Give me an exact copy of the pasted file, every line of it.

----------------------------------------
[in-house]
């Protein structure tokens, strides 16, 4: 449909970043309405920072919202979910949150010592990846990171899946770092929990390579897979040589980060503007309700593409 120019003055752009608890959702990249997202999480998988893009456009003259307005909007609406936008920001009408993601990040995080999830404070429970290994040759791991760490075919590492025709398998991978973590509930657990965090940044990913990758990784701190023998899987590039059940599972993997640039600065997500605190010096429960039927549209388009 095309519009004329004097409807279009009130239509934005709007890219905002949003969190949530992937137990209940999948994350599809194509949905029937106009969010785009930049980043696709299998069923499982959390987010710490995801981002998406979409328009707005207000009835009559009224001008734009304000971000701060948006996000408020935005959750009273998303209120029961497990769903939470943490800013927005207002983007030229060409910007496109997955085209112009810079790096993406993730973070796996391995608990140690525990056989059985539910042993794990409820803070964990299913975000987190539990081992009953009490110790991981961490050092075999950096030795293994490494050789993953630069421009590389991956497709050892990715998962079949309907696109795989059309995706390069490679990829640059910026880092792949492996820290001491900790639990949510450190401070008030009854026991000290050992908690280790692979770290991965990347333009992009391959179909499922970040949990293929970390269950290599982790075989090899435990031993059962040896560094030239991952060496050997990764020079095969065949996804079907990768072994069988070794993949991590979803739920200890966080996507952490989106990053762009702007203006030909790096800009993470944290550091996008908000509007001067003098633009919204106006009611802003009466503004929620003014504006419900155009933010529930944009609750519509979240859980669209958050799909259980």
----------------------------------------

[in-house]
């Protein structure tokens, strides 16, 4: 449909970043309405920072919202979910949150010592990846990171899946770092929990390579897979040589980060503007309700593409 120019003055752009608890959702990249997202999480998988893009456009003259307005909007609406936008920001009408993601990040995080999830404070429970290994040759791991760490075919590492025709398998991978973590509930657990965090940044990913990758990784701190023998899987590039059940599972993997640039600065997500605190010096429960039927549209388009 095309519009004329004097409807279009009130239509934005709007890219905002949003969190949530992937137990209940999948994350599809194509949905029937106009969010785009930049980043696709299998069923499982959390987010710490995801981002998406979409328009707005207000009835009559009224001008734009304000971000701060948006996000408020935005959750009273998303209120029961497990769903939470943490800013927005207002983007030229060409910007496109997955085209112009810079790096993406993730973070796996391995608990140690525990056989059985539910042993794990409820803070964990299913975000987190539990081992009953009490110790991981961490050092075999950096030795293994490494050789993953630069421009590389991956497709050892990715998962079949309907696109795989059309995706390069490679990829640059910026880092792949492996820290001491900790639990949510450190401070008030009854026991000290050992908690280790692979770290991965990347333009992009391959179909499922970040949990293929970390269950290599982790075989090899435990031993059962040896560094030239991952060496050997990764020079095969065949996804079907990768072994069988070794993949991590979803739920200890966080996507952490989106990053762009702007203006030909790096800009993470944290550091996008908000509007001067003098633009919204106006009611802003009466503004929620003014504006419900155009933010529930944009609750519509979240859980669209958050799909259980």